The New Kid

The New Kid

Dictionary of Texisms:

Nervous as a long-tailed cat in a room full of rockers – fidgety, jumpy.

It only took Jackie McLanahan three weeks to become a standout in our class. And not in a good way.

If I had to come into a classroom full of strangers, I’d be nervous as a long-tailed cat in a room full of rockers. I think I would lay low for a while and try to get to know the situation. I expected Jackie McLanahan to blend in with the quiet girls, the ones who never raise their hands when Mrs. Kleiner asks a question, and never ask questions of their own, and try to make themselves invisible when Mrs. Kleiner is calling on people at random. Well, that’s what I would do, anyway. Jackie McLanahan took a slightly different approach.

Mrs. Kleiner was at the blackboard talking with Texas pride about our glorious state, as she often did, and how Texas was Number One in oil, gas, cotton and just about everything important, when Jackie raised her hand.

“Yes, Jackie?”

“Texas doesn’t have a Broadway musical named for it, but Oklahoma does.”

(Did I mention that Jackie came from Oklahoma?)

“Thank you, Jackie,” Mrs. Kleiner said, sarcastically. “I guess other states just have to grab their little bit of glory wherever they can.”

Jackie’s face flushed. She raised her hand again.

“Yes, Jackie?”

“It says in the Bible that pride is a sin.”

“Yes, but what does that –“

Then Mrs. Kleiner stopped, because she realized the answer to her own question, and she didn’t much care for it. This time it was her face that colored.

“Thank you, Jackie,” she snapped. She stared intensely at Jackie, who stared back just as hard. It was almost like two wrestlers circling each other, looking for a weakness.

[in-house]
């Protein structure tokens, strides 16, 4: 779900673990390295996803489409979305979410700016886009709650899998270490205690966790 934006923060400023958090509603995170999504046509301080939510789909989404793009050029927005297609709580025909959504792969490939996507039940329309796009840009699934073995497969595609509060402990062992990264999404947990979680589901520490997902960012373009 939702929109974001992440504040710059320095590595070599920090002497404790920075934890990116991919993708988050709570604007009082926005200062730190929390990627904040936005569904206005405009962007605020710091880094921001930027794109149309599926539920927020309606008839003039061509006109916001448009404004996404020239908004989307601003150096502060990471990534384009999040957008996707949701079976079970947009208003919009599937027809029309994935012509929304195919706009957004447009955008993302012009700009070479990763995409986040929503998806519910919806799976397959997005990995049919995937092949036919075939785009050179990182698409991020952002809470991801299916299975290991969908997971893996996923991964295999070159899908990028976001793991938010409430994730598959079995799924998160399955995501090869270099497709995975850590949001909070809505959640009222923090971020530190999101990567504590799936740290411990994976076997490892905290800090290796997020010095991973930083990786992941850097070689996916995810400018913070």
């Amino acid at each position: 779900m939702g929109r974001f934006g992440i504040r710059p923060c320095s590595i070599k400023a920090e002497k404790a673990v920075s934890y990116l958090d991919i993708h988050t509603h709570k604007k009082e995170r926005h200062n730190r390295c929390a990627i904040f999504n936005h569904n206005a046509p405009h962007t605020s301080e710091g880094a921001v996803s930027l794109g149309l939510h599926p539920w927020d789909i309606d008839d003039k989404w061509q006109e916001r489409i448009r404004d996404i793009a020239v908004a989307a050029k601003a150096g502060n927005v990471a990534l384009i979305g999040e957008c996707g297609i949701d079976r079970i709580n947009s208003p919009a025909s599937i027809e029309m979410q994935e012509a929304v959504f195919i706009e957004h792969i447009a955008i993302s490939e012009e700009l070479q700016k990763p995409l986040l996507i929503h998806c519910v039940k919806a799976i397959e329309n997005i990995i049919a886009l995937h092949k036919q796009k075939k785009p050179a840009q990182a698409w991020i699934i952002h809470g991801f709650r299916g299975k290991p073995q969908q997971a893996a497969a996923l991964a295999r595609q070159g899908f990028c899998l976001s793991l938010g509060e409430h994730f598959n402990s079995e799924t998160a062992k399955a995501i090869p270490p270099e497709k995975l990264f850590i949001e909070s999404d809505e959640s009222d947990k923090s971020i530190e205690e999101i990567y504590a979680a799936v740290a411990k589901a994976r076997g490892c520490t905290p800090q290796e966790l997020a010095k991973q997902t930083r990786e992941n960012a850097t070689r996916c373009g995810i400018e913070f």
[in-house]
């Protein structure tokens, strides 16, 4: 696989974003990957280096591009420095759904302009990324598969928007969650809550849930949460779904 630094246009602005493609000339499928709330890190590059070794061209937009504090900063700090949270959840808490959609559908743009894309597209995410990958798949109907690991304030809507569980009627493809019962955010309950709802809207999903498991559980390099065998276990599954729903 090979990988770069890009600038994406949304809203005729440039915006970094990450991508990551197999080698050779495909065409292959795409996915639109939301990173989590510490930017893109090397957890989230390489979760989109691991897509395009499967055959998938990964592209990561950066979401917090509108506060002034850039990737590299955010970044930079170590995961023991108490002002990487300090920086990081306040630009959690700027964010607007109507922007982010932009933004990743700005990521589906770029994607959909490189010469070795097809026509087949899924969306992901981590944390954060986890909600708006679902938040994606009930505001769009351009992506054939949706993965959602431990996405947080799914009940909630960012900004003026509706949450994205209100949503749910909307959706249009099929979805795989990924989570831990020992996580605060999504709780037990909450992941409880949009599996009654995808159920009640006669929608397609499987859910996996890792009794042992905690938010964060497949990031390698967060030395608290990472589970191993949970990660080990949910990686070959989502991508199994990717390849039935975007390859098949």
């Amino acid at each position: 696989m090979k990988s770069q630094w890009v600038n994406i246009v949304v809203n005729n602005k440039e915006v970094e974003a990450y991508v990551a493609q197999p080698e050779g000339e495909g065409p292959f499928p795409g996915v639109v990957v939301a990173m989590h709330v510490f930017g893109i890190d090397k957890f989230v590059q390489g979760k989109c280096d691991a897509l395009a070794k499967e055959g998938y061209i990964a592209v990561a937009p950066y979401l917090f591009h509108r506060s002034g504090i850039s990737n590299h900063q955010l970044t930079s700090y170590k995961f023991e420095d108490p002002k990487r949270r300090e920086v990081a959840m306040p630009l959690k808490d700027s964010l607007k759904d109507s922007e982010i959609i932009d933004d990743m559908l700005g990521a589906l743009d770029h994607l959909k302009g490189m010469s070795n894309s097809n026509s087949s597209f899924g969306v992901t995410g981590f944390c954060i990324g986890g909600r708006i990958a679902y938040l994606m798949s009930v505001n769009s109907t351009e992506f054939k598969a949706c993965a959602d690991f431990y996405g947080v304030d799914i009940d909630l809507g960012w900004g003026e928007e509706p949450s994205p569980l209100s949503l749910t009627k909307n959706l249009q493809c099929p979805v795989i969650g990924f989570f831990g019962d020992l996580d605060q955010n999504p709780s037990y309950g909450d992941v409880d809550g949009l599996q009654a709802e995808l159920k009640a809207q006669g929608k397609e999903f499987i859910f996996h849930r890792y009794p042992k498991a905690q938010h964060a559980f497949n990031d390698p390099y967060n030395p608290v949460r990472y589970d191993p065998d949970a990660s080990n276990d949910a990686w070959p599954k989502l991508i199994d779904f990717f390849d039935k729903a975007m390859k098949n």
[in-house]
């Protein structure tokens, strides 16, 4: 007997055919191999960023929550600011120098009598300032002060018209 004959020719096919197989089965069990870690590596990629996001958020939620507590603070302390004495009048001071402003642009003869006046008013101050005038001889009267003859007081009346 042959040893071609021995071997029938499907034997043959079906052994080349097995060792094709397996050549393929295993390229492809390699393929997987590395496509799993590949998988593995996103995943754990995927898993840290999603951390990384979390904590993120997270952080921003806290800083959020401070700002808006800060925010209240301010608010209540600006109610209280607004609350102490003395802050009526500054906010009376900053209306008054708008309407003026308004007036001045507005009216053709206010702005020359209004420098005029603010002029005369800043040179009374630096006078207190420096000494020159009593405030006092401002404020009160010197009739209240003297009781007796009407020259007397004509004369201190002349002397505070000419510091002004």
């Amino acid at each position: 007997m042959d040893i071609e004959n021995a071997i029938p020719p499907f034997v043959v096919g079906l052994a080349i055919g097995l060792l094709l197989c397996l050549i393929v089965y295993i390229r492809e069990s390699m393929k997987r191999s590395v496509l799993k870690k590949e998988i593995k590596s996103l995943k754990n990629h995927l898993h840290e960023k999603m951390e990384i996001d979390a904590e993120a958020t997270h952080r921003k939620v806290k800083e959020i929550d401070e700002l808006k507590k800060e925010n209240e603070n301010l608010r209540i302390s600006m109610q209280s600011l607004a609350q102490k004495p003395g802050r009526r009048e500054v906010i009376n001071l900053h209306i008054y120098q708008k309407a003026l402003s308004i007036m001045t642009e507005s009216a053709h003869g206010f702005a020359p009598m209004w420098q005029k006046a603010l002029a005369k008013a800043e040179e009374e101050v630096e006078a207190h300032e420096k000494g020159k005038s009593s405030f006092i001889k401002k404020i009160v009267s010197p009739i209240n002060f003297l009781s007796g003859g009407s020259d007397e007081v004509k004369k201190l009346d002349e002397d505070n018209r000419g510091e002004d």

Finally Mrs. Kleiner turned away and resumed the lesson.

Apparently, that was round one. Within another week it was no holds barred and Jackie was walking the well-worn path towards being branded a juvenile delinquent. There were testy exchanges in class, with Mrs. Kleiner telling Jackie she had a bad attitude and lacked respect. By week three, Jackie was forced to miss recess every second or third day, so she could do the homework she hadn’t turned in.

Missing recess was a regular punishment, for boys.  But a girl? It never happened.  Not only that, but the boys who got punished were usually the real dumbbells, the ones who had trouble spelling “cat” if you spotted them two letters.  Jackie was no nitwit. If anything, she was too smart for her own good. The prospect of having our first female juvenile delinquent added an undercurrent of excitement to class each day.

On the face of it, Jackie was an exact opposite of me.  I always did all my homework assignments, Jackie did some or none. I was one of Mrs. Kleiner’s favorites, Jackie her least favorite.

So much for first impressions.

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